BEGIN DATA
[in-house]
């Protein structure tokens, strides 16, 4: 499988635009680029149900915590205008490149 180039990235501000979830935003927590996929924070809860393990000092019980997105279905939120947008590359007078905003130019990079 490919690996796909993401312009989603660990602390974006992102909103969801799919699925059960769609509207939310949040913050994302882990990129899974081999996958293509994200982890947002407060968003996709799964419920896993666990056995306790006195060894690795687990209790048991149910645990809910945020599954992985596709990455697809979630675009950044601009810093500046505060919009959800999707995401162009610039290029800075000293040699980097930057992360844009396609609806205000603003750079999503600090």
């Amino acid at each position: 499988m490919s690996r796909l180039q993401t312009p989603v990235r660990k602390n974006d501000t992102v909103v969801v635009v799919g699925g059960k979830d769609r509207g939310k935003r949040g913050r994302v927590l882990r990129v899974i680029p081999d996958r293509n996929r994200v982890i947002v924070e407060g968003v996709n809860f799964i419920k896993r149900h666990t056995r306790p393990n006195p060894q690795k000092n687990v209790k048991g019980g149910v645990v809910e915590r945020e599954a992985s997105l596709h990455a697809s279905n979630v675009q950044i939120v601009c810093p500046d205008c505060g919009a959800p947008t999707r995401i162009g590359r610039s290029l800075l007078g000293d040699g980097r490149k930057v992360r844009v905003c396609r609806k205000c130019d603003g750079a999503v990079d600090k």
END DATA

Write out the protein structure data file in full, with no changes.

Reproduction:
[in-house]
């Protein structure tokens, strides 16, 4: 499988635009680029149900915590205008490149 180039990235501000979830935003927590996929924070809860393990000092019980997105279905939120947008590359007078905003130019990079 490919690996796909993401312009989603660990602390974006992102909103969801799919699925059960769609509207939310949040913050994302882990990129899974081999996958293509994200982890947002407060968003996709799964419920896993666990056995306790006195060894690795687990209790048991149910645990809910945020599954992985596709990455697809979630675009950044601009810093500046505060919009959800999707995401162009610039290029800075000293040699980097930057992360844009396609609806205000603003750079999503600090």
């Amino acid at each position: 499988m490919s690996r796909l180039q993401t312009p989603v990235r660990k602390n974006d501000t992102v909103v969801v635009v799919g699925g059960k979830d769609r509207g939310k935003r949040g913050r994302v927590l882990r990129v899974i680029p081999d996958r293509n996929r994200v982890i947002v924070e407060g968003v996709n809860f799964i419920k896993r149900h666990t056995r306790p393990n006195p060894q690795k000092n687990v209790k048991g019980g149910v645990v809910e915590r945020e599954a992985s997105l596709h990455a697809s279905n979630v675009q950044i939120v601009c810093p500046d205008c505060g919009a959800p947008t999707r995401i162009g590359r610039s290029l800075l007078g000293d040699g980097r490149k930057v992360r844009v905003c396609r609806k205000c130019d603003g750079a999503v990079d600090k």